Bus and Coach Statistics: 2010-11

Publication Date: 
Publication Summary: 
Bus and coach data that provides an understanding of travel trends and behaviours.

01-03-2012: Errors found in Table 24 (Concessionary fare passes issued) – now corrected.
09-03-2012: Errors found in Tables 15 and 16 (passenger journeys and Vehicle Kilometres by region) – now corrected.

For more information on these errors please read the Regional revision to Bus and Coach Statistics 2010-11 (pdf, 10KB) 

A National Statistics Publication for Scotland

This document is also available as a pdf: Bus and Coach Statistics: 2010-11 (406KB) 

Transport Scotland’s Statisticians published Bus and Coach Statistics, 2010-11 in the form of a webtables update.

The purpose of the publication is to bring together a range of bus and coach data to provide a more comprehensive and complete understanding of travel trends and behaviours across these modes. Comparisons are made with GB where possible.
Data presented includes Department for Transport (DfT) Scottish bus operator data, Transport Scotland concessionary bus fare data and further analysis of bus-related information collected by the Scottish Household Survey (SHS). All data is secondary release of these statistics i.e. data from these sources has been released through previous publications.

Passenger journeys and Vehicle Kilometres

  • Passenger journeys per head of population were greater in GB than Scotland for the fist time in the last ten years. [Table 2]
  • Vehicle Kilmometres fell in the last year with the exception of GB (outwith London) subsidised  services which experienced a 1 per cent increase. [Table 4]
  • All Scottish operators except those in the South East region experienced a decline in both passenger journeys and Vehicle Kilometres. [Tables 15-16]
  • The greatest decline for both passenger journeys and Vehicle Kilometres was experienced by services in the South West and Strathclyde region. [Tables 15-16]


  • Scotland experienced a 1 per cent decline in passenger revenue from the previous year whereas at GB level, there was a 1 per cent increase. [Table 8]
  • Total Government support on local buses services in Scotland was £295 million in 2010-11 – 8 per cent less than 2009-10 which is in line with the decline in GB spending. [Table 9]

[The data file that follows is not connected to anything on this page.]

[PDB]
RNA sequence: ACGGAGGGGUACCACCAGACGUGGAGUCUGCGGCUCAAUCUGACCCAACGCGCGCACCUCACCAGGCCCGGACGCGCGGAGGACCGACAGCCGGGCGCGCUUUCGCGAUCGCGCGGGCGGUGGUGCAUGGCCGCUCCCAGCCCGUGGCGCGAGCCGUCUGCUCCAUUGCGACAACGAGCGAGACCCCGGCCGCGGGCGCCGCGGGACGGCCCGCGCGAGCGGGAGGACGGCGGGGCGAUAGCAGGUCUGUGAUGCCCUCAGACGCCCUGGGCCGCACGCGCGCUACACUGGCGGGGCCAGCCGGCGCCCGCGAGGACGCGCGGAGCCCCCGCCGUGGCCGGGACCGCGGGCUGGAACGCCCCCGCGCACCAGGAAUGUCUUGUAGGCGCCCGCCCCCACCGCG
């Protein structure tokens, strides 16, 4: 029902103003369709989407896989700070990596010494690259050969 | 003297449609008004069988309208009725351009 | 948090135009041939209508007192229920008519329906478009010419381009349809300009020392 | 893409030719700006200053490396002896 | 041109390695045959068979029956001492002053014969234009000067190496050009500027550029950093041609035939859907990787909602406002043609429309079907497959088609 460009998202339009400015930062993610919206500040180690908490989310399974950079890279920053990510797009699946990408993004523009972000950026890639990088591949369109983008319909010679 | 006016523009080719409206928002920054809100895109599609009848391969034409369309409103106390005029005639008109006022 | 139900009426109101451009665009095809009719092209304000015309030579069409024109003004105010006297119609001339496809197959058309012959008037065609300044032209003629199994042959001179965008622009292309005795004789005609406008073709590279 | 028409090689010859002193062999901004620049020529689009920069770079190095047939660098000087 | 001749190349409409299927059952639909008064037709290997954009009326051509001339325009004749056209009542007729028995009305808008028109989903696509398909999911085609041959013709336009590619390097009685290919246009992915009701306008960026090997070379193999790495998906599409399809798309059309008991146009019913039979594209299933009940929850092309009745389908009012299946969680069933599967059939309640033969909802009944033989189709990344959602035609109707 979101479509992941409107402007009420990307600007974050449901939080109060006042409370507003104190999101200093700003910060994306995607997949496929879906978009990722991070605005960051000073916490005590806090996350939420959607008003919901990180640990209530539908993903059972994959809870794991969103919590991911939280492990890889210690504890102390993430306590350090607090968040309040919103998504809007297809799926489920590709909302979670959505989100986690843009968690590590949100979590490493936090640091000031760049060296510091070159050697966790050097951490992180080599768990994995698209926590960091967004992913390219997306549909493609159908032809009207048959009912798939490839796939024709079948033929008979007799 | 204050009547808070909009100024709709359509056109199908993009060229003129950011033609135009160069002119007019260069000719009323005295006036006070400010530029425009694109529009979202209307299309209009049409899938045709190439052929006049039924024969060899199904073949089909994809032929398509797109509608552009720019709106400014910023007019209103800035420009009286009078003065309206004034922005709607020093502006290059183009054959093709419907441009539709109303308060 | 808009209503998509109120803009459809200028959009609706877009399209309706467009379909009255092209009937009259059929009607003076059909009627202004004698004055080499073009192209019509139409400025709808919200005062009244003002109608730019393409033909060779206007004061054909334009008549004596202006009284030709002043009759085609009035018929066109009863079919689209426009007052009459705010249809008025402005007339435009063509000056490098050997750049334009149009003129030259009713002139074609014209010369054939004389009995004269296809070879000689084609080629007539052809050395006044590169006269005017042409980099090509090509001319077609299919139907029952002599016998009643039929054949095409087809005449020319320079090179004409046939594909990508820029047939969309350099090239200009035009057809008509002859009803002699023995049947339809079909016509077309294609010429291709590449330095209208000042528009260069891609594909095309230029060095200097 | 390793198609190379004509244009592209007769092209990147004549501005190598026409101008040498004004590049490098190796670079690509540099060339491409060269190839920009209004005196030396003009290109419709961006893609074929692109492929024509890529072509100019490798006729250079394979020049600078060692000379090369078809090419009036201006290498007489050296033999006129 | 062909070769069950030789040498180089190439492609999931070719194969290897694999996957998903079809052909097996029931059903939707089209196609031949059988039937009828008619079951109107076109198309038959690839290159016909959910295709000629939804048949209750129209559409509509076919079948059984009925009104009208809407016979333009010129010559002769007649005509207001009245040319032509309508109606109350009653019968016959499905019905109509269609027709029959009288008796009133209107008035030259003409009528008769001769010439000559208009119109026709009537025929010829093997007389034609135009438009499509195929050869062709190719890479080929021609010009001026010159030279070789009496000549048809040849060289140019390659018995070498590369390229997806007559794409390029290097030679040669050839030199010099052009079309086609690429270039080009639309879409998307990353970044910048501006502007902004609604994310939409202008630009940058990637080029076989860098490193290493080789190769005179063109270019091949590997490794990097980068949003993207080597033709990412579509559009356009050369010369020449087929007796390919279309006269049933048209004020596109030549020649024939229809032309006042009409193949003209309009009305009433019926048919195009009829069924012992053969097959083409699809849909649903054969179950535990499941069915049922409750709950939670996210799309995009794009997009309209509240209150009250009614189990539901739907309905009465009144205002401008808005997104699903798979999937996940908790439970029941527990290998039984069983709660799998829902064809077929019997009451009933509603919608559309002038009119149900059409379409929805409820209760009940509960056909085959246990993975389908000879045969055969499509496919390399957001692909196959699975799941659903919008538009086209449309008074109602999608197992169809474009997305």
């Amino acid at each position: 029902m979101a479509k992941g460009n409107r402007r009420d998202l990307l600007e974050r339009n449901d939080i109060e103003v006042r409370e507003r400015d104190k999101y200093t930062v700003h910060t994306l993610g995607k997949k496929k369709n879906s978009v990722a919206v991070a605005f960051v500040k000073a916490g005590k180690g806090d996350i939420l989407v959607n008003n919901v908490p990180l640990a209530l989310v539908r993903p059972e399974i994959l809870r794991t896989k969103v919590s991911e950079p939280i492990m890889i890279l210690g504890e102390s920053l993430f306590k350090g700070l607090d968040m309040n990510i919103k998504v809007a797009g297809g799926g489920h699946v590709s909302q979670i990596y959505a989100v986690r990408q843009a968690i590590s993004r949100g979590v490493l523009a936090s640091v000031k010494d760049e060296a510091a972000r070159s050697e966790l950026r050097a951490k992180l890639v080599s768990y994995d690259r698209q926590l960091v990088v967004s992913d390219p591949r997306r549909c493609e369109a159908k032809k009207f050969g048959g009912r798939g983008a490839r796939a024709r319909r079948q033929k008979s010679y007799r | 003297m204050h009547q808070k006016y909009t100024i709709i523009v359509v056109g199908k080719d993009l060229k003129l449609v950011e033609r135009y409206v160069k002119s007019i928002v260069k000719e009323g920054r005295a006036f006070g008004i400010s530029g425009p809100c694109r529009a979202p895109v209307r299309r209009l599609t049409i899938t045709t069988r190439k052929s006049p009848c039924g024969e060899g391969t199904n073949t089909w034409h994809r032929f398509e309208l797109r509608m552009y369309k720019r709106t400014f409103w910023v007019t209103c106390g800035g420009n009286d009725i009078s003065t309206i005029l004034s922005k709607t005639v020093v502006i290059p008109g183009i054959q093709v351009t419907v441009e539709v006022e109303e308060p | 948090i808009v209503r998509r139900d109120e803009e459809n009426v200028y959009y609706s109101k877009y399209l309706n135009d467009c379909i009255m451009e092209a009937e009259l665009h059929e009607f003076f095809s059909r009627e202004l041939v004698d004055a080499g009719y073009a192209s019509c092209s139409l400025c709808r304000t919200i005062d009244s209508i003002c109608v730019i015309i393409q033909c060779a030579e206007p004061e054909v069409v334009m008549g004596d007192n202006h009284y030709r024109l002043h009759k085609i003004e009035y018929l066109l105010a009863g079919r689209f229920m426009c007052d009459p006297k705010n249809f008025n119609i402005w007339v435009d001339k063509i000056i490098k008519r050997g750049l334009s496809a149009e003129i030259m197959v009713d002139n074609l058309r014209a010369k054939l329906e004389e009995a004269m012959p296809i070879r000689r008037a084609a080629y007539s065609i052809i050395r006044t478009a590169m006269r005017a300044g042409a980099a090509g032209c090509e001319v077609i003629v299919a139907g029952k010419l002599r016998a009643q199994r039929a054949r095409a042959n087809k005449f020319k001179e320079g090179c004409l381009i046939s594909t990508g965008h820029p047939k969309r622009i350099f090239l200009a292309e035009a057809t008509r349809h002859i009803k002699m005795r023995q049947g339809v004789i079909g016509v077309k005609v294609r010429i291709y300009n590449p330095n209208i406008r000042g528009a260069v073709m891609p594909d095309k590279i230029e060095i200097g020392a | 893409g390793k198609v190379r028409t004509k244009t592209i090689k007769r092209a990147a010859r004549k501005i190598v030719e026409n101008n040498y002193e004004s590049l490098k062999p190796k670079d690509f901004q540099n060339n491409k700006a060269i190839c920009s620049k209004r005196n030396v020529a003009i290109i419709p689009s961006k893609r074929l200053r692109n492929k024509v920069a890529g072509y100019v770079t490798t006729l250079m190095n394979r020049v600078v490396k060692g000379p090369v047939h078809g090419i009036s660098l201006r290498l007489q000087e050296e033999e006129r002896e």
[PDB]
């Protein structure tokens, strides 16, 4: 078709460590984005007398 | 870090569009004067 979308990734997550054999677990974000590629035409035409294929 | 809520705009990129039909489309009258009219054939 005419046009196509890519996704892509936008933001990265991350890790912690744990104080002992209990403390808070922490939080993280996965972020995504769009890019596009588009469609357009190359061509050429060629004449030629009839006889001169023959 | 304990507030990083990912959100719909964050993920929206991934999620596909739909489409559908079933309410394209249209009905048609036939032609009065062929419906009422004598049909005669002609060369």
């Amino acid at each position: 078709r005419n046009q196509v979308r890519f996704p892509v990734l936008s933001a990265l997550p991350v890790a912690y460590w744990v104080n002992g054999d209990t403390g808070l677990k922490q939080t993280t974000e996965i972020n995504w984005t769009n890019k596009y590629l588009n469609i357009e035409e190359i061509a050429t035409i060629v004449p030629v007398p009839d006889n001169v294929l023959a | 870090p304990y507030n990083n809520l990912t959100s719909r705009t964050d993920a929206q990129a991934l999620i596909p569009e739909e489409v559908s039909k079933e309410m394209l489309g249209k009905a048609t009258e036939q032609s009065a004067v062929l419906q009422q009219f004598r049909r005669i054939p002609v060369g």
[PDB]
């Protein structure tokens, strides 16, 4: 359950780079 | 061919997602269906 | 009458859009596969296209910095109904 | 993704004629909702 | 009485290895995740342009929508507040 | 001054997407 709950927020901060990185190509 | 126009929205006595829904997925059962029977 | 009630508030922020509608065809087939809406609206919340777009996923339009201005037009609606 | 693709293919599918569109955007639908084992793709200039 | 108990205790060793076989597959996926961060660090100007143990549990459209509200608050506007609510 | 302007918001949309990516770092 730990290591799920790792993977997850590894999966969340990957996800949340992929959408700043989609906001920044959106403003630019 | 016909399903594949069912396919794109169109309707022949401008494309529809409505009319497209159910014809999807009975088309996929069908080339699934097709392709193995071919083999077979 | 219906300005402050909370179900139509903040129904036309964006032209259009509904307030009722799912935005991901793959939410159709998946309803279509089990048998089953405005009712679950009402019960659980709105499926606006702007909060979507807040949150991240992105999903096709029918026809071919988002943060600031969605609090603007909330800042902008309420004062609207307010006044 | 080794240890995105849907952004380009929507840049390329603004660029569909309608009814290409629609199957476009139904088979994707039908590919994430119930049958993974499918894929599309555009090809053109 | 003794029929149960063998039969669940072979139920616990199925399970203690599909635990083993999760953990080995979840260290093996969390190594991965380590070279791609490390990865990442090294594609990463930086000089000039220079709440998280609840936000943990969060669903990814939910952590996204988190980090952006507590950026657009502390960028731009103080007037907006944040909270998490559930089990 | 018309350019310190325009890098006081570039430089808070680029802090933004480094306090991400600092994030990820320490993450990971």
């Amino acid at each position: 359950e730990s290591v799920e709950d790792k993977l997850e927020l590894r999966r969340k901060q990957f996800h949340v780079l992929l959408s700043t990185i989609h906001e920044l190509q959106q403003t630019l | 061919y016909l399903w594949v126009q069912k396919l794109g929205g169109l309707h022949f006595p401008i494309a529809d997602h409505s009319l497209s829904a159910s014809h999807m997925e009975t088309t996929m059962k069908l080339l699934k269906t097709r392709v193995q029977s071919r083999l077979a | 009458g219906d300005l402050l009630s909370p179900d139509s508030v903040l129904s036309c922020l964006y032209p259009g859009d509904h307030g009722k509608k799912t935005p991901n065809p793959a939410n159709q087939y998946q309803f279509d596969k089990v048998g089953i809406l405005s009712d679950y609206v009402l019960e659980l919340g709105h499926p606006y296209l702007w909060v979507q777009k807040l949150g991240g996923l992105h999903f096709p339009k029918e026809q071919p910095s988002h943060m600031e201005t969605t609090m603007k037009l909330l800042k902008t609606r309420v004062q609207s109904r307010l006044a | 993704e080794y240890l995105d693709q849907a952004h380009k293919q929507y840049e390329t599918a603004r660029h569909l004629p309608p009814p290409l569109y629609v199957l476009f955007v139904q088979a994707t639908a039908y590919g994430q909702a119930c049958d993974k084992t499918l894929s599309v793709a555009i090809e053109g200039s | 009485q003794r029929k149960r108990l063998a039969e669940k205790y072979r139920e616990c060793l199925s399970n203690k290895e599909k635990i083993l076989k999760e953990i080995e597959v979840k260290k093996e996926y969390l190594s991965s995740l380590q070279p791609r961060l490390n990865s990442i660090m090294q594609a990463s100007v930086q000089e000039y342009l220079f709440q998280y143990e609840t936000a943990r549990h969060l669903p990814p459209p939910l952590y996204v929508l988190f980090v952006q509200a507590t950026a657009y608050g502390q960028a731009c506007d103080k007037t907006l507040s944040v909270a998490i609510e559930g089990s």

• Operating costs per vehicle kilometre are consistently higher in GB (outwith London) than Scotland (163 pence/vkm vs 152 pence/vkm in 2010-11).  However, over the 5 year period these have increased by 25 per cent in Scotland but only 12 per cent in GB (outwith London). [Table 10]
  • Operating costs per passenger journey in Scotland exceeded those for GB (outwith London) for a second consecutive year.  The increase over the 5 year period is considerably greater in Scotland than GB (23 per cent vs 6 per cent). [Table 11]

Bus fleet characteristics

  • The percentage of buses in Scotland fitted with CCTV has more than doubled between 2005-06 and 2010-11 (28 per cent to 58 per cent) although this is still lower than the 2010-11 GB figure of 69 per cent. [Table 12]
  • Similarly, 54 per cent of buses were fitted with Automatic Vehicle Location devices in 2010-11 – up from 25 per cent in 2006-07 but still less than the 63 per cent across GB. [Table 12]
  • Seventy-seven per cent of buses in Scotland in 2010-11 had live Smart-card readers compared to 33 per cent in GB (outwith London). [Table 12]
  • Over 80 per cent of buses in Scotland in 2010-11 were accessible or had a low floor – an increase of 57 per cent over the 5 year period. [Table 13]

Personal bus use

  • The majority of bus journeys were carried out for the purposes of commuting (28 per cent) and shopping (28 per cent) in 2010. [Table 19]
  • Bus travel was most common amongst 20-29 year olds at peak travel times and in the evening. In contrast, those who are permanently retired were most likely to use the bus out-with these times (i.e. 9.30am and before 4.30pm). [Table 20]
  • The most popular reasons given for commuters not using the bus to travel to work were ‘takes too long’ (36 per cent) and ‘no direct route’ (33 per cent). [Table 21]
  • For general bus use, one fifth of respondents stated that there was ‘no need’; the second most common response was ‘takes too long’ (17 per cent). [Table 22]

Concessionary travel

  • Around one-third (34 per cent) of bus journeys in 2010 were undertaken by those who hold a concessionary travel pass. [Table 19]
  • There were a total of 1.2 million concessionary passes issued as at January 2012. Just over one million of which were issued to those aged 60 and over. [Table 24]

Other bus and coach statistics

This publication does not contain the full scope of bus and coach data collected by Transport Scotland. It aims to provide more in-depth analysis of bus and coach data released via earlier publications as well as drawing comparison with GB. Alternatively, Bus and Coach statistics can be found in the following publications:

Scottish Transport Statistics – a compendia publication covering all aspects of travel and transport statistics.  Chapter 2 of the 2011 edition is dedicated to Bus and Coach Travel. The publication is updated annually, usually in December.

Transport and Travel in Scotland – a ‘mini’ compendia publication highlighting initial main transport trends and presenting the first release of Scottish Household Survey transport data. The publication is updated annually, around late Summer/early Autumn.

Department for Transport – for further information on bus and coach data collected on at GB level or behalf of Scotland by the DfT visit the Buses section of their website here: http://www.dft.gov.uk/statistics/series/buses/